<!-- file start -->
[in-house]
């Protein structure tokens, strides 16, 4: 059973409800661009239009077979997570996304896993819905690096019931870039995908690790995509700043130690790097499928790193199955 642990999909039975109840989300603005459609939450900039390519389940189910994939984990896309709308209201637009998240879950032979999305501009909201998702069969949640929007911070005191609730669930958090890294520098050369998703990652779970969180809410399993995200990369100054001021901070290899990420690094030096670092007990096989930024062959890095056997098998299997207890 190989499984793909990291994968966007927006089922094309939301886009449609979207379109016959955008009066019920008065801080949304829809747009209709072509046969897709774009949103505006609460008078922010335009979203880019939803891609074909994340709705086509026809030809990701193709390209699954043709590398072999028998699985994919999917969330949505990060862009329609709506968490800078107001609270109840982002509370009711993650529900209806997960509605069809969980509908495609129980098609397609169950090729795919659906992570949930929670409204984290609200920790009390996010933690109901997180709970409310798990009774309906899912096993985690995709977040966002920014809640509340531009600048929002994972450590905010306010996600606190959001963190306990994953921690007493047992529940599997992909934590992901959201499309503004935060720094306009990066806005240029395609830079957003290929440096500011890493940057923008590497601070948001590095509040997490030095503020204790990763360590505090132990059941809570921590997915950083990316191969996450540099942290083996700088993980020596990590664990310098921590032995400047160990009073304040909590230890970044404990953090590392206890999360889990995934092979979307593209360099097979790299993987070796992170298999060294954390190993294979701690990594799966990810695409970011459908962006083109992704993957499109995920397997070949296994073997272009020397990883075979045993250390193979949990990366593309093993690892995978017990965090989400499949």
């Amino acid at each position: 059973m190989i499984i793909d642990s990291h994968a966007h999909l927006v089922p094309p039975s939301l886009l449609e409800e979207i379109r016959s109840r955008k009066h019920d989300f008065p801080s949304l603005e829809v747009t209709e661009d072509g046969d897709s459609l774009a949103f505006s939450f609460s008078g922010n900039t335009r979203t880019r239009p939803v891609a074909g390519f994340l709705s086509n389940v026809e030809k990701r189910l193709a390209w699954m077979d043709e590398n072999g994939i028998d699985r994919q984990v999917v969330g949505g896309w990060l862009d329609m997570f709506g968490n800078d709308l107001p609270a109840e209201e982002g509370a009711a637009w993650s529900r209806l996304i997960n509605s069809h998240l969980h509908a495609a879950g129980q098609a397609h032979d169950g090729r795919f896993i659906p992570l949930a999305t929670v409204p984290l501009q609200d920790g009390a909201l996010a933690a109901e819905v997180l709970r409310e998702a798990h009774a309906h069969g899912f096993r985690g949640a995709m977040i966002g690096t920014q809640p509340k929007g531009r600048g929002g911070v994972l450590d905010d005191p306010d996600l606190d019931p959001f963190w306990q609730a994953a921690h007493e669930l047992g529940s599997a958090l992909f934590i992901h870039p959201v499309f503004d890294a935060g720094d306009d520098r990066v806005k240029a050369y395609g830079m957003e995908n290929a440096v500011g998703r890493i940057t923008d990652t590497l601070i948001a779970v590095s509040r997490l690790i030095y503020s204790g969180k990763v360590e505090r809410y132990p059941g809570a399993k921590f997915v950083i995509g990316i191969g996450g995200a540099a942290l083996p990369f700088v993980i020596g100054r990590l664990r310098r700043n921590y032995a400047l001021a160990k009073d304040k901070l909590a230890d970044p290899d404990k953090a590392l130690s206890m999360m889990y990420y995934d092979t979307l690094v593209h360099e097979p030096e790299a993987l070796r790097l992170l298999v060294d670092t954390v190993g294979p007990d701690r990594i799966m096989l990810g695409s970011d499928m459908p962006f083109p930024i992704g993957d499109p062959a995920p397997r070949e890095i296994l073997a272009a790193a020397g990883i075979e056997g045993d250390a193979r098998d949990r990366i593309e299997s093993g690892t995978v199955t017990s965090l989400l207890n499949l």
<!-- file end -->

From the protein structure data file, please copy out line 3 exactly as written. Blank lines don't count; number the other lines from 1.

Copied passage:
């Amino acid at each position: 059973m190989i499984i793909d642990s990291h994968a966007h999909l927006v089922p094309p039975s939301l886009l449609e409800e979207i379109r016959s109840r955008k009066h019920d989300f008065p801080s949304l603005e829809v747009t209709e661009d072509g046969d897709s459609l774009a949103f505006s939450f609460s008078g922010n900039t335009r979203t880019r239009p939803v891609a074909g390519f994340l709705s086509n389940v026809e030809k990701r189910l193709a390209w699954m077979d043709e590398n072999g994939i028998d699985r994919q984990v999917v969330g949505g896309w990060l862009d329609m997570f709506g968490n800078d709308l107001p609270a109840e209201e982002g509370a009711a637009w993650s529900r209806l996304i997960n509605s069809h998240l969980h509908a495609a879950g129980q098609a397609h032979d169950g090729r795919f896993i659906p992570l949930a999305t929670v409204p984290l501009q609200d920790g009390a909201l996010a933690a109901e819905v997180l709970r409310e998702a798990h009774a309906h069969g899912f096993r985690g949640a995709m977040i966002g690096t920014q809640p509340k929007g531009r600048g929002g911070v994972l450590d905010d005191p306010d996600l606190d019931p959001f963190w306990q609730a994953a921690h007493e669930l047992g529940s599997a958090l992909f934590i992901h870039p959201v499309f503004d890294a935060g720094d306009d520098r990066v806005k240029a050369y395609g830079m957003e995908n290929a440096v500011g998703r890493i940057t923008d990652t590497l601070i948001a779970v590095s509040r997490l690790i030095y503020s204790g969180k990763v360590e505090r809410y132990p059941g809570a399993k921590f997915v950083i995509g990316i191969g996450g995200a540099a942290l083996p990369f700088v993980i020596g100054r990590l664990r310098r700043n921590y032995a400047l001021a160990k009073d304040k901070l909590a230890d970044p290899d404990k953090a590392l130690s206890m999360m889990y990420y995934d092979t979307l690094v593209h360099e097979p030096e790299a993987l070796r790097l992170l298999v060294d670092t954390v190993g294979p007990d701690r990594i799966m096989l990810g695409s970011d499928m459908p962006f083109p930024i992704g993957d499109p062959a995920p397997r070949e890095i296994l073997a272009a790193a020397g990883i075979e056997g045993d250390a193979r098998d949990r990366i593309e299997s093993g690892t995978v199955t017990s965090l989400l207890n499949l």